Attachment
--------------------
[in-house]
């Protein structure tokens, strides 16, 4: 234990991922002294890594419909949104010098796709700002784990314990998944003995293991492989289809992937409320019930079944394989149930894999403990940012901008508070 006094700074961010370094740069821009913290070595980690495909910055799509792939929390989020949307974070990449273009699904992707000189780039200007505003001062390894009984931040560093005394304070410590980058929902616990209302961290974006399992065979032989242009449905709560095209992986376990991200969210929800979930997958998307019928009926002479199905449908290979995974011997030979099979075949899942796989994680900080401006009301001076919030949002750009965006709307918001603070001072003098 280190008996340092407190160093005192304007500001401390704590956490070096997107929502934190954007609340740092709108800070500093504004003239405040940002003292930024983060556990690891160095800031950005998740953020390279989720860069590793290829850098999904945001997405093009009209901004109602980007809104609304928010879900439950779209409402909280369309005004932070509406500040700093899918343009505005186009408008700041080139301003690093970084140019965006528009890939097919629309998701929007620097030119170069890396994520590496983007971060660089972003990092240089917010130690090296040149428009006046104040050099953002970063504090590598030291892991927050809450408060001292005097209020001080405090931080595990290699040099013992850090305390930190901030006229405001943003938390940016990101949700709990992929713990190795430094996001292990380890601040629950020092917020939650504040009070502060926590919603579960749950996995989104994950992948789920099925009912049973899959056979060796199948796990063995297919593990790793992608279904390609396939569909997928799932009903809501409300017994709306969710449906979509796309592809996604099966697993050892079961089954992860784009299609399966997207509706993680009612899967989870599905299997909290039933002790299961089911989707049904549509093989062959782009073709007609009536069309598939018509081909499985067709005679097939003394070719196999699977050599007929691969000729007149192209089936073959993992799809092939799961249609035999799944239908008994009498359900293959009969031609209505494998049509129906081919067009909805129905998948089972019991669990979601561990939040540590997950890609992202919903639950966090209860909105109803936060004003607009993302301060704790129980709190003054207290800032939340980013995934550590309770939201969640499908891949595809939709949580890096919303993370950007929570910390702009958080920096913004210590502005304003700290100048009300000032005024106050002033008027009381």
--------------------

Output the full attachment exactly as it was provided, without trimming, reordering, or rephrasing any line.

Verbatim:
[in-house]
């Protein structure tokens, strides 16, 4: 234990991922002294890594419909949104010098796709700002784990314990998944003995293991492989289809992937409320019930079944394989149930894999403990940012901008508070 006094700074961010370094740069821009913290070595980690495909910055799509792939929390989020949307974070990449273009699904992707000189780039200007505003001062390894009984931040560093005394304070410590980058929902616990209302961290974006399992065979032989242009449905709560095209992986376990991200969210929800979930997958998307019928009926002479199905449908290979995974011997030979099979075949899942796989994680900080401006009301001076919030949002750009965006709307918001603070001072003098 280190008996340092407190160093005192304007500001401390704590956490070096997107929502934190954007609340740092709108800070500093504004003239405040940002003292930024983060556990690891160095800031950005998740953020390279989720860069590793290829850098999904945001997405093009009209901004109602980007809104609304928010879900439950779209409402909280369309005004932070509406500040700093899918343009505005186009408008700041080139301003690093970084140019965006528009890939097919629309998701929007620097030119170069890396994520590496983007971060660089972003990092240089917010130690090296040149428009006046104040050099953002970063504090590598030291892991927050809450408060001292005097209020001080405090931080595990290699040099013992850090305390930190901030006229405001943003938390940016990101949700709990992929713990190795430094996001292990380890601040629950020092917020939650504040009070502060926590919603579960749950996995989104994950992948789920099925009912049973899959056979060796199948796990063995297919593990790793992608279904390609396939569909997928799932009903809501409300017994709306969710449906979509796309592809996604099966697993050892079961089954992860784009299609399966997207509706993680009612899967989870599905299997909290039933002790299961089911989707049904549509093989062959782009073709007609009536069309598939018509081909499985067709005679097939003394070719196999699977050599007929691969000729007149192209089936073959993992799809092939799961249609035999799944239908008994009498359900293959009969031609209505494998049509129906081919067009909805129905998948089972019991669990979601561990939040540590997950890609992202919903639950966090209860909105109803936060004003607009993302301060704790129980709190003054207290800032939340980013995934550590309770939201969640499908891949595809939709949580890096919303993370950007929570910390702009958080920096913004210590502005304003700290100048009300000032005024106050002033008027009381």